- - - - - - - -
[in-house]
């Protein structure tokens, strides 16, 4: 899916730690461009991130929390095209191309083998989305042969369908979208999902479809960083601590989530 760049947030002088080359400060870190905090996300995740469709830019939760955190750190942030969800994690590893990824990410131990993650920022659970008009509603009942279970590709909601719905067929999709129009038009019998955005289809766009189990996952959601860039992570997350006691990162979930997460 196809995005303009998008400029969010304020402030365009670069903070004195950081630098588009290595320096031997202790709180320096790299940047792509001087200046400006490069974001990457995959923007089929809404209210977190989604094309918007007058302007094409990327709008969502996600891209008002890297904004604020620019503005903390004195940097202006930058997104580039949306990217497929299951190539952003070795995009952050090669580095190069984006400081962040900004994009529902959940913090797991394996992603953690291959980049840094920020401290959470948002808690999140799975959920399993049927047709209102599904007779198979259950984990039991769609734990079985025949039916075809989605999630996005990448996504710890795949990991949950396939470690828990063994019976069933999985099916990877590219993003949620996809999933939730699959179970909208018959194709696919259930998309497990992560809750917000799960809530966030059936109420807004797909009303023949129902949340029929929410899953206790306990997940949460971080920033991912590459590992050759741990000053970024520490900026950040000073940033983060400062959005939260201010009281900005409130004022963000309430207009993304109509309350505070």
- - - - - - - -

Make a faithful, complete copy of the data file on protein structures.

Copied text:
[in-house]
């Protein structure tokens, strides 16, 4: 899916730690461009991130929390095209191309083998989305042969369908979208999902479809960083601590989530 760049947030002088080359400060870190905090996300995740469709830019939760955190750190942030969800994690590893990824990410131990993650920022659970008009509603009942279970590709909601719905067929999709129009038009019998955005289809766009189990996952959601860039992570997350006691990162979930997460 196809995005303009998008400029969010304020402030365009670069903070004195950081630098588009290595320096031997202790709180320096790299940047792509001087200046400006490069974001990457995959923007089929809404209210977190989604094309918007007058302007094409990327709008969502996600891209008002890297904004604020620019503005903390004195940097202006930058997104580039949306990217497929299951190539952003070795995009952050090669580095190069984006400081962040900004994009529902959940913090797991394996992603953690291959980049840094920020401290959470948002808690999140799975959920399993049927047709209102599904007779198979259950984990039991769609734990079985025949039916075809989605999630996005990448996504710890795949990991949950396939470690828990063994019976069933999985099916990877590219993003949620996809999933939730699959179970909208018959194709696919259930998309497990992560809750917000799960809530966030059936109420807004797909009303023949129902949340029929929410899953206790306990997940949460971080920033991912590459590992050759741990000053970024520490900026950040000073940033983060400062959005939260201010009281900005409130004022963000309430207009993304109509309350505070």